What is Negative Assurance

Negative assurance is a representation by an auditor that particular facts are believed to be accurate since no contrary evidence has been found. Negative assurance is normally used by auditors in situations where it may not be possible to positively confirm the accuracy of financial reports.

BREAKING DOWN Negative Assurance

A positive assurance of accuracy is considered stronger, and means that the auditor has done sufficient work to state that a company's financial statements provide an accurate picture of its true financial condition. Positive assurance is required for certain audited financial reports released by public companies. Since fully auditing a public company in accordance with generally accepted accounting principles is a large undertaking, a positive assurance is normally issued only when legally required.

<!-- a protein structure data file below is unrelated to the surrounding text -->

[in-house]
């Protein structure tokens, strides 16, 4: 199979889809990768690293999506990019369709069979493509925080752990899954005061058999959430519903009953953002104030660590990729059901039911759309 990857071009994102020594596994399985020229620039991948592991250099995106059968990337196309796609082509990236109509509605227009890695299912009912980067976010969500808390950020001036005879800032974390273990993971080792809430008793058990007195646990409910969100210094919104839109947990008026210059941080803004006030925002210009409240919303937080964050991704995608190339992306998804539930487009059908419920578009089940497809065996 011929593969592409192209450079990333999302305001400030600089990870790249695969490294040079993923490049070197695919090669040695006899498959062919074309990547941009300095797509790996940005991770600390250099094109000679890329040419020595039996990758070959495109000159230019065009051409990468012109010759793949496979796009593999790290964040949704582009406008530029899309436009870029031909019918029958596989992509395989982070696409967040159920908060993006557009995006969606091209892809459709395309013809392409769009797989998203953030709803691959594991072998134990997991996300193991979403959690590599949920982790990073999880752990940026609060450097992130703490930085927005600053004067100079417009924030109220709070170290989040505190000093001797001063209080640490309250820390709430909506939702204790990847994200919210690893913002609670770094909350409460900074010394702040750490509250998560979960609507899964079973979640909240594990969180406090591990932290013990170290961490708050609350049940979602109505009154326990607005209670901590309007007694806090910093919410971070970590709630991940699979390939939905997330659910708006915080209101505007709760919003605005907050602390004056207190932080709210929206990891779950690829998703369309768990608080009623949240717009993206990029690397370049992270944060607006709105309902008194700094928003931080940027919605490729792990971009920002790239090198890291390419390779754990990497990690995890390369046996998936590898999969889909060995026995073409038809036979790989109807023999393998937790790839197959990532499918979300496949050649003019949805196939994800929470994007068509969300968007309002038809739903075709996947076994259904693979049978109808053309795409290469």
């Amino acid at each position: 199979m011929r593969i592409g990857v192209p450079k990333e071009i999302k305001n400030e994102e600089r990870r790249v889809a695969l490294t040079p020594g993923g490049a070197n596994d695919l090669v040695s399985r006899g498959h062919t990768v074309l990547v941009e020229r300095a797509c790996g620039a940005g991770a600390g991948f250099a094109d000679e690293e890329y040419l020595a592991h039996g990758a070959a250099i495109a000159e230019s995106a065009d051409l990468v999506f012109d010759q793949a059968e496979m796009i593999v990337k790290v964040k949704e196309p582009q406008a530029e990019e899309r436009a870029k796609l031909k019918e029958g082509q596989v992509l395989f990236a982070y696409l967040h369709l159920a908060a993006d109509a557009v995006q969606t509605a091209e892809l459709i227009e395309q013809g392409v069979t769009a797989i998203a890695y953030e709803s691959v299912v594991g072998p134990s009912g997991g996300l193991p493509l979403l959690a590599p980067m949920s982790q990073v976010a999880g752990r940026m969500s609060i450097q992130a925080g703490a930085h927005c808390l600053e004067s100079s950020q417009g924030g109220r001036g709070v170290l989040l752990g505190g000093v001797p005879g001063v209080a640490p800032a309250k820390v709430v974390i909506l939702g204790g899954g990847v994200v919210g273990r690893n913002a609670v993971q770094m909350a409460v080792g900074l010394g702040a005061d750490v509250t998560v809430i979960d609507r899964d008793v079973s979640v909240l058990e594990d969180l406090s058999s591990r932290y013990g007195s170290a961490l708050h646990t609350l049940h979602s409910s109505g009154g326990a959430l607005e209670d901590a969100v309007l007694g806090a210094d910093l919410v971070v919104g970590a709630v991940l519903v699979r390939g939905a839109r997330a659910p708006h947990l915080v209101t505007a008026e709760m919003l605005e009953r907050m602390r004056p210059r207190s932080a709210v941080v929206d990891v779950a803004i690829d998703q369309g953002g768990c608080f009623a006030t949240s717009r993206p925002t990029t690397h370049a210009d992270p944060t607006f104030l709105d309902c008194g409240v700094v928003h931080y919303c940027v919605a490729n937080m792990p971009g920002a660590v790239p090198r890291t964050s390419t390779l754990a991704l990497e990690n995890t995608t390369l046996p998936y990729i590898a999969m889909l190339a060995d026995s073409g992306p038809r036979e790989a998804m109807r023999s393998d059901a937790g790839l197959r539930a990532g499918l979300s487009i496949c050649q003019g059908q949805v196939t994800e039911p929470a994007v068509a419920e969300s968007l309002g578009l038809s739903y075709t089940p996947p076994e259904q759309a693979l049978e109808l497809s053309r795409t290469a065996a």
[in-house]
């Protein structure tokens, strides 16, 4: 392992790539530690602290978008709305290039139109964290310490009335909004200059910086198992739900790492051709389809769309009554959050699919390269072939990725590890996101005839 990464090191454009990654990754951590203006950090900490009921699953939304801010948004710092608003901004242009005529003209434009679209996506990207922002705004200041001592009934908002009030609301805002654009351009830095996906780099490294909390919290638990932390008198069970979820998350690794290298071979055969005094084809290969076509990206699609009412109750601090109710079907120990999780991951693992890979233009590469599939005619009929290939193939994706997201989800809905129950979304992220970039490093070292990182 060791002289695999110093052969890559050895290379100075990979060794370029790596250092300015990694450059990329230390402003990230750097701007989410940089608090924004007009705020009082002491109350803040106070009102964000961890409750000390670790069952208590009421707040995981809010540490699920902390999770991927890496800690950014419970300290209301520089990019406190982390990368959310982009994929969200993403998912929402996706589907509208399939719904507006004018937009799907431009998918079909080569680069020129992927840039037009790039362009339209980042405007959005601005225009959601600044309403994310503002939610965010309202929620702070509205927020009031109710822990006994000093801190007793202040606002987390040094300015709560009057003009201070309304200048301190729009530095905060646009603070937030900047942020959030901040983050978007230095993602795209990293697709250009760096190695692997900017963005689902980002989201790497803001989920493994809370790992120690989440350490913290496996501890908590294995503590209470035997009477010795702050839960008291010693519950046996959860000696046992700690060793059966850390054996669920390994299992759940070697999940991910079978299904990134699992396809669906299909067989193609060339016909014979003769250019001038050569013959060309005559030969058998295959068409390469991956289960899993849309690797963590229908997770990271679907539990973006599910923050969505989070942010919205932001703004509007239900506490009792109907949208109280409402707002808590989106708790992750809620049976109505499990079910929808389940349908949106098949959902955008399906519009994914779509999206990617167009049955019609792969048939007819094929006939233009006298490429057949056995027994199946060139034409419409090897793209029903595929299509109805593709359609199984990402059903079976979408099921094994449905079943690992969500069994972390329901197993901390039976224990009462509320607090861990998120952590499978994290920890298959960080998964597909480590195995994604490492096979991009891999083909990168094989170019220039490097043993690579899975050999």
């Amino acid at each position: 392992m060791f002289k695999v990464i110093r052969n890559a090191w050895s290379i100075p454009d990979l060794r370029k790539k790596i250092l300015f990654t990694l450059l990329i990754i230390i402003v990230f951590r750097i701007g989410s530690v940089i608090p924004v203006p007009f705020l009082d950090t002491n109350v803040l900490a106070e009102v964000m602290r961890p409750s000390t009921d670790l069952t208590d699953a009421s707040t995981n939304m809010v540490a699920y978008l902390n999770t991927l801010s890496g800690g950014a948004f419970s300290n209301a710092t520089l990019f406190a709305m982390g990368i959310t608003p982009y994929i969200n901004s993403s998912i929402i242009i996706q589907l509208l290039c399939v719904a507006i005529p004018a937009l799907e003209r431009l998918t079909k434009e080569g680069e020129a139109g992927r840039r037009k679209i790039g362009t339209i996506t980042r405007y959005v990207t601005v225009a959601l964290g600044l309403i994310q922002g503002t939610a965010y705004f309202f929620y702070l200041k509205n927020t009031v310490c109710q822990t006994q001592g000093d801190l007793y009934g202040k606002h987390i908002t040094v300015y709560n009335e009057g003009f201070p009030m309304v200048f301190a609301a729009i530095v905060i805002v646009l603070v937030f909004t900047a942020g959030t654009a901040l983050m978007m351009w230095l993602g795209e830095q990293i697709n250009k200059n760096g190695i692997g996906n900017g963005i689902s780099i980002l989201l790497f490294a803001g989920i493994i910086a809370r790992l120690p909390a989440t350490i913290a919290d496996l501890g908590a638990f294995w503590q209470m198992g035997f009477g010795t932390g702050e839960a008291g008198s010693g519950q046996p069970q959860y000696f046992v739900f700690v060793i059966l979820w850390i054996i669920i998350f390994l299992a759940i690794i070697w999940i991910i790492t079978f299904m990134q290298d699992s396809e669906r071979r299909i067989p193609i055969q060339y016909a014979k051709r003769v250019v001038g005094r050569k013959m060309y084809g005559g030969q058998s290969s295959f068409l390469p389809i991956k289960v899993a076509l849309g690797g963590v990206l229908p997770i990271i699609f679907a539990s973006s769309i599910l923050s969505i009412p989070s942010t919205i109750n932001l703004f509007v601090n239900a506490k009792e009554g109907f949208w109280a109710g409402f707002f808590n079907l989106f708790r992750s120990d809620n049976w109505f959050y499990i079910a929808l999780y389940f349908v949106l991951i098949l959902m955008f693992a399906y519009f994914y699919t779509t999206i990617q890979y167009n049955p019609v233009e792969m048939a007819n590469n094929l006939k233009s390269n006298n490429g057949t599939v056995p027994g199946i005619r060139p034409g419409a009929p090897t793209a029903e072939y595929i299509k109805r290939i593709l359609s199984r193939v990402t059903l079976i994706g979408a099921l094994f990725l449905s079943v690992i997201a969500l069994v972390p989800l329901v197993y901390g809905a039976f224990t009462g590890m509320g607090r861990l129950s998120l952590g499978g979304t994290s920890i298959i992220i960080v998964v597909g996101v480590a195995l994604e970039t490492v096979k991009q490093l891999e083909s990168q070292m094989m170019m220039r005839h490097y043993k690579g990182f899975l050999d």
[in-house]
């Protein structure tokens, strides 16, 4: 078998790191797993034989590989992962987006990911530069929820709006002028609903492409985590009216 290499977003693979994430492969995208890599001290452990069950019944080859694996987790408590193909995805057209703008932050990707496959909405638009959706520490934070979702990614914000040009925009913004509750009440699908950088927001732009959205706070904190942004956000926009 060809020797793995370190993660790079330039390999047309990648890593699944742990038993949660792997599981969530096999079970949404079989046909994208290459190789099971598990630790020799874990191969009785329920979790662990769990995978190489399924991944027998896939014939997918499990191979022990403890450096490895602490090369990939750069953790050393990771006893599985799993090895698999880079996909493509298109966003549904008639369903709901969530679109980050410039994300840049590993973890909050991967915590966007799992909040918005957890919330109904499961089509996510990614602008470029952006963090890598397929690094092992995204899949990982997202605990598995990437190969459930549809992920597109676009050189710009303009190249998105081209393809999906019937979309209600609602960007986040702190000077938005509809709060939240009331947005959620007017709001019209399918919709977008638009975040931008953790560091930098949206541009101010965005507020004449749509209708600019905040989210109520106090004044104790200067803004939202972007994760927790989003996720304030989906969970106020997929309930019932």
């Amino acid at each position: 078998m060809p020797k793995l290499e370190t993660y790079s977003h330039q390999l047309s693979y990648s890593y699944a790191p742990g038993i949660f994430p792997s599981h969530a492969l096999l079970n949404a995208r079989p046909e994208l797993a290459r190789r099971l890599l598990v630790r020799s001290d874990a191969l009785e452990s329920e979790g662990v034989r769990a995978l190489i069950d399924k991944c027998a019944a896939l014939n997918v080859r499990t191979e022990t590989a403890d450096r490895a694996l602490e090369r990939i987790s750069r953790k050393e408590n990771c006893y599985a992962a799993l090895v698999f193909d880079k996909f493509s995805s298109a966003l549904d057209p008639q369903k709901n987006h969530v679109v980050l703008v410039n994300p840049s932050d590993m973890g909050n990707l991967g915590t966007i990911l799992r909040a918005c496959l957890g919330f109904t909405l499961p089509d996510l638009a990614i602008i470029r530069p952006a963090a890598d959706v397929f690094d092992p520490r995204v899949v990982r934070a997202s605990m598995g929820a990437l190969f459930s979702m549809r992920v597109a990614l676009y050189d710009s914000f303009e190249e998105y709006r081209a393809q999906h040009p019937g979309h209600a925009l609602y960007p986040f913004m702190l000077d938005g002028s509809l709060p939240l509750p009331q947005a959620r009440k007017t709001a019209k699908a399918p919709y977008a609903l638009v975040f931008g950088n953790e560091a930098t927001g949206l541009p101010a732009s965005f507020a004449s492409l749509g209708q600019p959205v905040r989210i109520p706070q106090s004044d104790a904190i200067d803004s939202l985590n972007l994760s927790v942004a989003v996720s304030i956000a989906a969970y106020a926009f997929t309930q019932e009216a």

Negative assurance is most often issued when an accountant is asked to review certified financial statements prepared by another accountant. In this case, since another accountant has already certified the accuracy of the statements, a negative assurance is often seen as sufficient to confirm that the statements are free of material misstatements. Negative assurance opinions are also issued when an accountant is asked to review statements associated with the issuance of securities.

To issue a negative assurance opinion, the accountant must gather audit evidence directly and may not rely on indirect evidence, that is, evidence provided by a third party. Procedures used in preparation of a negative assurance opinion are not as stringent as those required for a positive assurance opinion.